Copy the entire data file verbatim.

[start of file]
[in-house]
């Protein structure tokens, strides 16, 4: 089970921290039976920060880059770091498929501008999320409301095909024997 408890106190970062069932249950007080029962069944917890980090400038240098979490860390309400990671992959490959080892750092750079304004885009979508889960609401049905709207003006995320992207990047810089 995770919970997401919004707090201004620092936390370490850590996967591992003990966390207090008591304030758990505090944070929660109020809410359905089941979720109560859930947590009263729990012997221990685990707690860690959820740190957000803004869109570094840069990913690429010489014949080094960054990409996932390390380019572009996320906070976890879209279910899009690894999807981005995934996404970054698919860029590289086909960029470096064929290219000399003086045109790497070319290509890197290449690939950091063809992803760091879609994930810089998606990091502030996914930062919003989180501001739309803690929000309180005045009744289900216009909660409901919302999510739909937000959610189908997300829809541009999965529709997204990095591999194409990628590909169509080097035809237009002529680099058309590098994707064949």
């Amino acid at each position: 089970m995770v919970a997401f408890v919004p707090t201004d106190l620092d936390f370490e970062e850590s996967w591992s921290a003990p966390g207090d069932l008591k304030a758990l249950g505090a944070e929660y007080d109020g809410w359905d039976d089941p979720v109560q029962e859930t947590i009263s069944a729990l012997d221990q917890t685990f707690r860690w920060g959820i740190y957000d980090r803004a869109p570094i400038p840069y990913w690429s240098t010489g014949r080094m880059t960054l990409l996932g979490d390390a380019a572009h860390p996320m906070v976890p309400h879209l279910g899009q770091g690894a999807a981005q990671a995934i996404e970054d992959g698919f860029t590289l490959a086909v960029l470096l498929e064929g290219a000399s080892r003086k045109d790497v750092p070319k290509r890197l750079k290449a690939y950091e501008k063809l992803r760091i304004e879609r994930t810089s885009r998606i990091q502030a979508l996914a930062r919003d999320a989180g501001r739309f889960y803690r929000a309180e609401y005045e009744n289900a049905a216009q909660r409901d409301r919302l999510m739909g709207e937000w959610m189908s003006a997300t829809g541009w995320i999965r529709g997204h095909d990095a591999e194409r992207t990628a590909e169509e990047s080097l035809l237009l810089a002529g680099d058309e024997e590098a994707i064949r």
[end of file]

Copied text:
[in-house]
């Protein structure tokens, strides 16, 4: 089970921290039976920060880059770091498929501008999320409301095909024997 408890106190970062069932249950007080029962069944917890980090400038240098979490860390309400990671992959490959080892750092750079304004885009979508889960609401049905709207003006995320992207990047810089 995770919970997401919004707090201004620092936390370490850590996967591992003990966390207090008591304030758990505090944070929660109020809410359905089941979720109560859930947590009263729990012997221990685990707690860690959820740190957000803004869109570094840069990913690429010489014949080094960054990409996932390390380019572009996320906070976890879209279910899009690894999807981005995934996404970054698919860029590289086909960029470096064929290219000399003086045109790497070319290509890197290449690939950091063809992803760091879609994930810089998606990091502030996914930062919003989180501001739309803690929000309180005045009744289900216009909660409901919302999510739909937000959610189908997300829809541009999965529709997204990095591999194409990628590909169509080097035809237009002529680099058309590098994707064949």
């Amino acid at each position: 089970m995770v919970a997401f408890v919004p707090t201004d106190l620092d936390f370490e970062e850590s996967w591992s921290a003990p966390g207090d069932l008591k304030a758990l249950g505090a944070e929660y007080d109020g809410w359905d039976d089941p979720v109560q029962e859930t947590i009263s069944a729990l012997d221990q917890t685990f707690r860690w920060g959820i740190y957000d980090r803004a869109p570094i400038p840069y990913w690429s240098t010489g014949r080094m880059t960054l990409l996932g979490d390390a380019a572009h860390p996320m906070v976890p309400h879209l279910g899009q770091g690894a999807a981005q990671a995934i996404e970054d992959g698919f860029t590289l490959a086909v960029l470096l498929e064929g290219a000399s080892r003086k045109d790497v750092p070319k290509r890197l750079k290449a690939y950091e501008k063809l992803r760091i304004e879609r994930t810089s885009r998606i990091q502030a979508l996914a930062r919003d999320a989180g501001r739309f889960y803690r929000a309180e609401y005045e009744n289900a049905a216009q909660r409901d409301r919302l999510m739909g709207e937000w959610m189908s003006a997300t829809g541009w995320i999965r529709g997204h095909d990095a591999e194409r992207t990628a590909e169509e990047s080097l035809l237009l810089a002529g680099d058309e024997e590098a994707i064949r």